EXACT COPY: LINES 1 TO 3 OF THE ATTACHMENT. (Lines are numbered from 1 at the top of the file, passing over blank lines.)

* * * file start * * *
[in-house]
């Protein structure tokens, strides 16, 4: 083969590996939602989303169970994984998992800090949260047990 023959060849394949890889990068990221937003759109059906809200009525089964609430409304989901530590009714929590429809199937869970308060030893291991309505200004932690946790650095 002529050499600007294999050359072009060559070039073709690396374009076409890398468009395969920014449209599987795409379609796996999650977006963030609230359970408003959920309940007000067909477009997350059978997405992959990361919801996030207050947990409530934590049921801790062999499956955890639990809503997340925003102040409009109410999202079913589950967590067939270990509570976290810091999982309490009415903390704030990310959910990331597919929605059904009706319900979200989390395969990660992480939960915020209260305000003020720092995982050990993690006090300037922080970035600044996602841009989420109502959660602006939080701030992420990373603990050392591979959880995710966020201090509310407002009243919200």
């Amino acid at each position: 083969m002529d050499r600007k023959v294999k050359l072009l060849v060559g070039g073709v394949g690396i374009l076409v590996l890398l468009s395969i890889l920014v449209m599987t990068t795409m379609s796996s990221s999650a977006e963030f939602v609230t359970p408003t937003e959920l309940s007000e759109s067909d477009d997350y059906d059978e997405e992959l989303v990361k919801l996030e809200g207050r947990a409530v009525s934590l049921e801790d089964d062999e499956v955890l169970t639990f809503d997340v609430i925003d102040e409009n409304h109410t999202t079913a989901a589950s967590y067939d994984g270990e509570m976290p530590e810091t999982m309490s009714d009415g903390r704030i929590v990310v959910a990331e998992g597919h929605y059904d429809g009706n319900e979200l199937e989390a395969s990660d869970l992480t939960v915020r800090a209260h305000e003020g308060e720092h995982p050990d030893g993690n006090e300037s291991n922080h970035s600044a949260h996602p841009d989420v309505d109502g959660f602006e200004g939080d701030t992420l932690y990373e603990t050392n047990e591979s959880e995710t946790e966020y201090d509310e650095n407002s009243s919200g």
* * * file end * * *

[in-house]
């Protein structure tokens, strides 16, 4: 083969590996939602989303169970994984998992800090949260047990 023959060849394949890889990068990221937003759109059906809200009525089964609430409304989901530590009714929590429809199937869970308060030893291991309505200004932690946790650095 002529050499600007294999050359072009060559070039073709690396374009076409890398468009395969920014449209599987795409379609796996999650977006963030609230359970408003959920309940007000067909477009997350059978997405992959990361919801996030207050947990409530934590049921801790062999499956955890639990809503997340925003102040409009109410999202079913589950967590067939270990509570976290810091999982309490009415903390704030990310959910990331597919929605059904009706319900979200989390395969990660992480939960915020209260305000003020720092995982050990993690006090300037922080970035600044996602841009989420109502959660602006939080701030992420990373603990050392591979959880995710966020201090509310407002009243919200």
């Amino acid at each position: 083969m002529d050499r600007k023959v294999k050359l072009l060849v060559g070039g073709v394949g690396i374009l076409v590996l890398l468009s395969i890889l920014v449209m599987t990068t795409m379609s796996s990221s999650a977006e963030f939602v609230t359970p408003t937003e959920l309940s007000e759109s067909d477009d997350y059906d059978e997405e992959l989303v990361k919801l996030e809200g207050r947990a409530v009525s934590l049921e801790d089964d062999e499956v955890l169970t639990f809503d997340v609430i925003d102040e409009n409304h109410t999202t079913a989901a589950s967590y067939d994984g270990e509570m976290p530590e810091t999982m309490s009714d009415g903390r704030i929590v990310v959910a990331e998992g597919h929605y059904d429809g009706n319900e979200l199937e989390a395969s990660d869970l992480t939960v915020r800090a209260h305000e003020g308060e720092h995982p050990d030893g993690n006090e300037s291991n922080h970035s600044a949260h996602p841009d989420v309505d109502g959660f602006e200004g939080d701030t992420l932690y990373e603990t050392n047990e591979s959880e995710t946790e966020y201090d509310e650095n407002s009243s919200g």